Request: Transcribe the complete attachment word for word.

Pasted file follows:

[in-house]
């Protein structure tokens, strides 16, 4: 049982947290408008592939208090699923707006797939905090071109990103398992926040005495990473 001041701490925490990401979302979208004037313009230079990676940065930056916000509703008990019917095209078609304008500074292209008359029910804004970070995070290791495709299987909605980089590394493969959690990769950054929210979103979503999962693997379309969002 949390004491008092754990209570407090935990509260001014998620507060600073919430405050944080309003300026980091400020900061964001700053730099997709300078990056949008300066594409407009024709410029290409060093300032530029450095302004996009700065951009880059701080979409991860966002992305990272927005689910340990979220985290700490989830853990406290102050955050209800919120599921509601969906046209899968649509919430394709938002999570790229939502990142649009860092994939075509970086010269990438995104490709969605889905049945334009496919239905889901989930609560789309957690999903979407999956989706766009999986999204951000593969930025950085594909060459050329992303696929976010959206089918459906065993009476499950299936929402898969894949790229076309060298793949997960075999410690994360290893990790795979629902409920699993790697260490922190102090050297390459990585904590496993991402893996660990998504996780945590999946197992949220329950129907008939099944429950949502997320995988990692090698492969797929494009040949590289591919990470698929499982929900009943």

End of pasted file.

[in-house]
């Protein structure tokens, strides 16, 4: 049982947290408008592939208090699923707006797939905090071109990103398992926040005495990473 001041701490925490990401979302979208004037313009230079990676940065930056916000509703008990019917095209078609304008500074292209008359029910804004970070995070290791495709299987909605980089590394493969959690990769950054929210979103979503999962693997379309969002 949390004491008092754990209570407090935990509260001014998620507060600073919430405050944080309003300026980091400020900061964001700053730099997709300078990056949008300066594409407009024709410029290409060093300032530029450095302004996009700065951009880059701080979409991860966002992305990272927005689910340990979220985290700490989830853990406290102050955050209800919120599921509601969906046209899968649509919430394709938002999570790229939502990142649009860092994939075509970086010269990438995104490709969605889905049945334009496919239905889901989930609560789309957690999903979407999956989706766009999986999204951000593969930025950085594909060459050329992303696929976010959206089918459906065993009476499950299936929402898969894949790229076309060298793949997960075999410690994360290893990790795979629902409920699993790697260490922190102090050297390459990585904590496993991402893996660990998504996780945590999946197992949220329950129907008939099944429950949502997320995988990692090698492969797929494009040949590289591919990470698929499982929900009943």